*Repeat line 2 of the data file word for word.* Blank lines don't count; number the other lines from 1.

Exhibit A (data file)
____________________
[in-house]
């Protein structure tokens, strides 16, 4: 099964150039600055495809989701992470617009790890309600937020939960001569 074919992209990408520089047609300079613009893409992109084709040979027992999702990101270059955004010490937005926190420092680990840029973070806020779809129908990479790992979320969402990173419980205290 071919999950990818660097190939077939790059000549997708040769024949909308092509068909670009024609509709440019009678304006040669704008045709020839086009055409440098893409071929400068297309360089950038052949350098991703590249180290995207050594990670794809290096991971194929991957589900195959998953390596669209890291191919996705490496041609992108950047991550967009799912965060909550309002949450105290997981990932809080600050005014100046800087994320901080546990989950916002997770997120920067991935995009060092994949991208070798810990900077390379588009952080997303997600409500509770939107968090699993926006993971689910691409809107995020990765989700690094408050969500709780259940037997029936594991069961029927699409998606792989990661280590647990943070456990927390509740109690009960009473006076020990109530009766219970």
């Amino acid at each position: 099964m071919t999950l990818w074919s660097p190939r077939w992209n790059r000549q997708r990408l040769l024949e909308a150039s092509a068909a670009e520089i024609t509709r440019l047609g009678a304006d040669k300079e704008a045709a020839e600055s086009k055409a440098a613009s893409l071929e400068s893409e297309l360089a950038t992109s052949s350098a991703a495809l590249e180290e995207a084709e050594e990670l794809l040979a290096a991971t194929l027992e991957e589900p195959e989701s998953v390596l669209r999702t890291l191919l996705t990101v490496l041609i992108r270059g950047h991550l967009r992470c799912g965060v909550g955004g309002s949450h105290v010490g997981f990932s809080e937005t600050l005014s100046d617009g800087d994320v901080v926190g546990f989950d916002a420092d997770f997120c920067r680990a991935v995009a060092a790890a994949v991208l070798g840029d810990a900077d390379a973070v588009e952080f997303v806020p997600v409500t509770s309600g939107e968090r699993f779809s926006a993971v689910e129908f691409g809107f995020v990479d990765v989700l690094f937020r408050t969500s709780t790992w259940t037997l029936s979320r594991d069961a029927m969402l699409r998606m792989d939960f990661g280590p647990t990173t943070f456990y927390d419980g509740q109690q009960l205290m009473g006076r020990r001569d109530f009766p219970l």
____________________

């Protein structure tokens, strides 16, 4: 099964150039600055495809989701992470617009790890309600937020939960001569 074919992209990408520089047609300079613009893409992109084709040979027992999702990101270059955004010490937005926190420092680990840029973070806020779809129908990479790992979320969402990173419980205290 071919999950990818660097190939077939790059000549997708040769024949909308092509068909670009024609509709440019009678304006040669704008045709020839086009055409440098893409071929400068297309360089950038052949350098991703590249180290995207050594990670794809290096991971194929991957589900195959998953390596669209890291191919996705490496041609992108950047991550967009799912965060909550309002949450105290997981990932809080600050005014100046800087994320901080546990989950916002997770997120920067991935995009060092994949991208070798810990900077390379588009952080997303997600409500509770939107968090699993926006993971689910691409809107995020990765989700690094408050969500709780259940037997029936594991069961029927699409998606792989990661280590647990943070456990927390509740109690009960009473006076020990109530009766219970």